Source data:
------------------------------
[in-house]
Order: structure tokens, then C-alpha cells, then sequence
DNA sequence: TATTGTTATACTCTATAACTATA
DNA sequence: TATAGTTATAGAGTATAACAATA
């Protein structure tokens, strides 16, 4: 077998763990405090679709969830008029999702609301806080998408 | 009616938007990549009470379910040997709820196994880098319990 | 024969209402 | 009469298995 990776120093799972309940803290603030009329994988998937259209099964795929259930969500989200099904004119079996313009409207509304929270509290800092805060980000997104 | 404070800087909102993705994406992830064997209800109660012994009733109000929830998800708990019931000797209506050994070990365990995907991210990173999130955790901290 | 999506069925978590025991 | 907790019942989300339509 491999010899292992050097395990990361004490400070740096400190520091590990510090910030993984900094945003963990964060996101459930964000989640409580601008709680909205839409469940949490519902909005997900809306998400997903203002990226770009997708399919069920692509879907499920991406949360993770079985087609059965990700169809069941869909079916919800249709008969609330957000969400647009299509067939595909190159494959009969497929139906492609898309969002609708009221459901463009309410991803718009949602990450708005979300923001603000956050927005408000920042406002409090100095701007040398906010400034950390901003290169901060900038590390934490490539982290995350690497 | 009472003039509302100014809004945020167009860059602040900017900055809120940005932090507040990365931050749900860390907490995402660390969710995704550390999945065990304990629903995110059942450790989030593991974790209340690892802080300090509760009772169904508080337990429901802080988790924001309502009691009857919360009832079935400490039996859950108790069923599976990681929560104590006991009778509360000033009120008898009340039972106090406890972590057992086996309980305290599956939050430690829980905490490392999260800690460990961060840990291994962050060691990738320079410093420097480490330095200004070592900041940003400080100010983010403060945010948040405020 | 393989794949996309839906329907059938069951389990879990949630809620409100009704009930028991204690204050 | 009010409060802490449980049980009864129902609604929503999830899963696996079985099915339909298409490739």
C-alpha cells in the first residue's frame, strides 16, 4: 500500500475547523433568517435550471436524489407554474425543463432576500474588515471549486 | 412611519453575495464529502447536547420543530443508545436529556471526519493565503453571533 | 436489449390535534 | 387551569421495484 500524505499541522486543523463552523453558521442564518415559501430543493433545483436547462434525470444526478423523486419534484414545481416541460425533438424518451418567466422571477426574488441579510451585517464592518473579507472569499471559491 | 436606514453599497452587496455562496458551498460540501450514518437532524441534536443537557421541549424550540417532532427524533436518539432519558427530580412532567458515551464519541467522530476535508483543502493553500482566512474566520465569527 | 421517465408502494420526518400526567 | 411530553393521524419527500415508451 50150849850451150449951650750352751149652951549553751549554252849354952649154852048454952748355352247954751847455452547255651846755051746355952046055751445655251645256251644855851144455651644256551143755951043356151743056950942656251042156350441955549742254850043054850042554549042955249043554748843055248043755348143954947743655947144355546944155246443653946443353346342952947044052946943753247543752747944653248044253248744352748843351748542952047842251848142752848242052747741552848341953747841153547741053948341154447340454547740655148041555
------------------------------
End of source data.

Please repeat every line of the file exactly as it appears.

[in-house]
Order: structure tokens, then C-alpha cells, then sequence
DNA sequence: TATTGTTATACTCTATAACTATA
DNA sequence: TATAGTTATAGAGTATAACAATA
């Protein structure tokens, strides 16, 4: 077998763990405090679709969830008029999702609301806080998408 | 009616938007990549009470379910040997709820196994880098319990 | 024969209402 | 009469298995 990776120093799972309940803290603030009329994988998937259209099964795929259930969500989200099904004119079996313009409207509304929270509290800092805060980000997104 | 404070800087909102993705994406992830064997209800109660012994009733109000929830998800708990019931000797209506050994070990365990995907991210990173999130955790901290 | 999506069925978590025991 | 907790019942989300339509 491999010899292992050097395990990361004490400070740096400190520091590990510090910030993984900094945003963990964060996101459930964000989640409580601008709680909205839409469940949490519902909005997900809306998400997903203002990226770009997708399919069920692509879907499920991406949360993770079985087609059965990700169809069941869909079916919800249709008969609330957000969400647009299509067939595909190159494959009969497929139906492609898309969002609708009221459901463009309410991803718009949602990450708005979300923001603000956050927005408000920042406002409090100095701007040398906010400034950390901003290169901060900038590390934490490539982290995350690497 | 009472003039509302100014809004945020167009860059602040900017900055809120940005932090507040990365931050749900860390907490995402660390969710995704550390999945065990304990629903995110059942450790989030593991974790209340690892802080300090509760009772169904508080337990429901802080988790924001309502009691009857919360009832079935400490039996859950108790069923599976990681929560104590006991009778509360000033009120008898009340039972106090406890972590057992086996309980305290599956939050430690829980905490490392999260800690460990961060840990291994962050060691990738320079410093420097480490330095200004070592900041940003400080100010983010403060945010948040405020 | 393989794949996309839906329907059938069951389990879990949630809620409100009704009930028991204690204050 | 009010409060802490449980049980009864129902609604929503999830899963696996079985099915339909298409490739």
C-alpha cells in the first residue's frame, strides 16, 4: 500500500475547523433568517435550471436524489407554474425543463432576500474588515471549486 | 412611519453575495464529502447536547420543530443508545436529556471526519493565503453571533 | 436489449390535534 | 387551569421495484 500524505499541522486543523463552523453558521442564518415559501430543493433545483436547462434525470444526478423523486419534484414545481416541460425533438424518451418567466422571477426574488441579510451585517464592518473579507472569499471559491 | 436606514453599497452587496455562496458551498460540501450514518437532524441534536443537557421541549424550540417532532427524533436518539432519558427530580412532567458515551464519541467522530476535508483543502493553500482566512474566520465569527 | 421517465408502494420526518400526567 | 411530553393521524419527500415508451 50150849850451150449951650750352751149652951549553751549554252849354952649154852048454952748355352247954751847455452547255651846755051746355952046055751445655251645256251644855851144455651644256551143755951043356151743056950942656251042156350441955549742254850043054850042554549042955249043554748843055248043755348143954947743655947144355546944155246443653946443353346342952947044052946943753247543752747944653248044253248744352748843351748542952047842251848142752848242052747741552848341953747841153547741053948341154447340454547740655148041555